Theology + Movies

Ad hoc reflections on cinematic depth

Category: 2014 films

Heaven Is for Real (dir. Randall Wallace, 2014)

In cinematic terms, Heaven Is for Real is not a particularly good movie. It has a few things going for it: a nuanced and sympathetic performance from Greg Kinnear, as well as fetching camerawork from cinematographer, Dean Semler, a veteran of major Hollywood productions such as Dances with Wolves (1990) and Apocalypto (2006). But it is also mawkish at times, and director Randall Wallace seems to prefer eagerness to mystery — a point underlined by his decision to actually stage the heavenly visions of four-year-old Colton Burpo (Connor Corum). In short (and whether or not this is a good or bad thing will depend on whom you ask), it is like a Lifetime movie with class.

Nevertheless, Heaven Is for Real (and, presumably, the book on which it is based) manages to raise a number of interesting questions, not just about heaven itself, but also about the status of heaven in contemporary Christianity. When, after an emergency appendectomy, young Colton reports that he visited heaven and even sat on Jesus’ lap, he brings his father, Todd (Kinnear), to a point de crise. On the one hand, Todd — who, notably, is also a pastor in the Wesleyan tradition — is astonished at how the experience has affected Colton. The boy seeks to comfort those around him, particularly the sick, and he seems to have acquired preternatural knowledge about his parents’ lives. On the other hand, his understanding of heaven is, well, childish. He speaks of angels and of songs and of Jesus riding on a colorful horse. How, Todd wonders, is one to reconcile Colton’s spiritual wisdom with his less than sophisticated theology? Is doubting the latter tantamount to rejecting the former — or worse? Has Todd, perhaps, lost his own faith?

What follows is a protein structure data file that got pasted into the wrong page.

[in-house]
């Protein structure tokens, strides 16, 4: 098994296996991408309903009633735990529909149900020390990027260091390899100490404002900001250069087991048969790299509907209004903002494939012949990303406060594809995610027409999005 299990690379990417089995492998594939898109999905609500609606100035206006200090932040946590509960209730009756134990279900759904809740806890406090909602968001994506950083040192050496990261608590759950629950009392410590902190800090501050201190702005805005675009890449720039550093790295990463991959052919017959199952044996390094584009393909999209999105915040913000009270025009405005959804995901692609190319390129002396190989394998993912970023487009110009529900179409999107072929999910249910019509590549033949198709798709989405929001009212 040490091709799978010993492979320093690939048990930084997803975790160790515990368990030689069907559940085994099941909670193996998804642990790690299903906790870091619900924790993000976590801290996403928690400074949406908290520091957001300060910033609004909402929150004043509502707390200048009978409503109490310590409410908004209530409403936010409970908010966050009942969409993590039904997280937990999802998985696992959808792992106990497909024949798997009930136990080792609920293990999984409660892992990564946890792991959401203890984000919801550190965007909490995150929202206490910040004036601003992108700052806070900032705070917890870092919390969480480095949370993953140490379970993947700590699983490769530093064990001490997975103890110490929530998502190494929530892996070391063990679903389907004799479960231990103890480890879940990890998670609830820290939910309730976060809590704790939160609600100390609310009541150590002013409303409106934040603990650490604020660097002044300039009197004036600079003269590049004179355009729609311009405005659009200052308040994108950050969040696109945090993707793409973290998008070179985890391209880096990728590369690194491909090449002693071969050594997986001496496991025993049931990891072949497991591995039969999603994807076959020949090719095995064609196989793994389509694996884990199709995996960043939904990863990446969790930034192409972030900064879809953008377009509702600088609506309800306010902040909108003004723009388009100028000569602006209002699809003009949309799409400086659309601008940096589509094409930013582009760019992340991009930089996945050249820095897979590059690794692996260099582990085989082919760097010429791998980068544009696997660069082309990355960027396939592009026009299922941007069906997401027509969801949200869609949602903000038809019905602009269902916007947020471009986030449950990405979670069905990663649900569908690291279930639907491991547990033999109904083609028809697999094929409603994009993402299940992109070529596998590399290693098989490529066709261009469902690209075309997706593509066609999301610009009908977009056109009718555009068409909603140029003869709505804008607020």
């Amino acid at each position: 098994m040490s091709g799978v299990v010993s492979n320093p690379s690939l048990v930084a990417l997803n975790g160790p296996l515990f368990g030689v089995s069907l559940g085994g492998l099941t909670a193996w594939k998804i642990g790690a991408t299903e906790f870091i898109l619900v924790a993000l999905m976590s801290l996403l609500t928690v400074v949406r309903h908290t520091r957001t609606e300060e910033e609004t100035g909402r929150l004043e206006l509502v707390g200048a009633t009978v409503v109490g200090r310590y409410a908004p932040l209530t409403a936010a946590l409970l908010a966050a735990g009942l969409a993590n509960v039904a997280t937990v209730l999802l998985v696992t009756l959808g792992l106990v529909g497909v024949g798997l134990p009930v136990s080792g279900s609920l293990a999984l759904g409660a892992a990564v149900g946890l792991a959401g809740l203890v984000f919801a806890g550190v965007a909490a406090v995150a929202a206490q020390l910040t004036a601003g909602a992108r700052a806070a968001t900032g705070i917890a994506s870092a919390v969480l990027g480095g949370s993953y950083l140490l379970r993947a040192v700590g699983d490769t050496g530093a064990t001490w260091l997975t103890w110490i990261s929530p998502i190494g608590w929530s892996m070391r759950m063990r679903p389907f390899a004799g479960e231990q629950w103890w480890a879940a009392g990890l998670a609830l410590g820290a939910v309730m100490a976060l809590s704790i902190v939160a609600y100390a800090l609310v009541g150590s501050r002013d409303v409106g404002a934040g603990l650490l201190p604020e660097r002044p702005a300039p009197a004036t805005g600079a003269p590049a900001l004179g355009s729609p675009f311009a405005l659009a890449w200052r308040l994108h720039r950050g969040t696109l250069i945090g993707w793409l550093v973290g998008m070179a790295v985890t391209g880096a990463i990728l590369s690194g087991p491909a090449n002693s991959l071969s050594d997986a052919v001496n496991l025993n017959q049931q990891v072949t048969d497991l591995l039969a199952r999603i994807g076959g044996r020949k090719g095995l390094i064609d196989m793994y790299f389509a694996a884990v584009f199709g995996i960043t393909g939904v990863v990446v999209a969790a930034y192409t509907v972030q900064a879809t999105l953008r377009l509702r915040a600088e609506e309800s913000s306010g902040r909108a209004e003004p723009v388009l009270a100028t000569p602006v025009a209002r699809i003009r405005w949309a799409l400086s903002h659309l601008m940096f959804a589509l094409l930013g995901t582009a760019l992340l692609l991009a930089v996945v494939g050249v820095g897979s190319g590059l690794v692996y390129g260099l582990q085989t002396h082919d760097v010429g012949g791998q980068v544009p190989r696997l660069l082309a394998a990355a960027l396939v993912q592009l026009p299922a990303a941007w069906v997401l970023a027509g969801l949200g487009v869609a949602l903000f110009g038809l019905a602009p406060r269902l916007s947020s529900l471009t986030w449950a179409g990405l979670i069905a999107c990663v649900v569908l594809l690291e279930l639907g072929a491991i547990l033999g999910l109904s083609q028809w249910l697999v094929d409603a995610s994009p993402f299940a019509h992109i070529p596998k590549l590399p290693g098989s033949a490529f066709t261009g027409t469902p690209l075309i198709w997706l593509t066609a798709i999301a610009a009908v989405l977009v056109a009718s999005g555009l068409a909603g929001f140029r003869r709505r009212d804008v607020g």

Heaven Is for Real is a little too ripe to press these questions, and therein lies its failure. For it wants to have its cake and eat it too. Whether or not one believes or doubts in Colton’s vision is deemed irrelevant, so long as one tries to be a “good” person. Nothing essential is claimed, and so nothing essential is gained. Perhaps that’s not such a bad thing: one shudders to think at how poorly a more dogmatic film might have come off. At the same time, however, this approach cannot help but evacuate the doctrine of heaven of its intellectual content and peculiar role in Christian eschatology. After all, as doctrines go, it is something of a new kid on the block, not receiving its definitive formulation until Pope Benedict XII’s Benedictus Deus (1336). This delay, among other things, suggests that the “life everlasting” mentioned in the fifth-century Apostles’ Creed was first and foremost understood in Pauline terms — namely, as bodily resurrection. For the early church, then, Christian eschatology was intrinsically bound up with the redemption of the physical as well as the spiritual, with the renewal of the material and not just with the immaterial.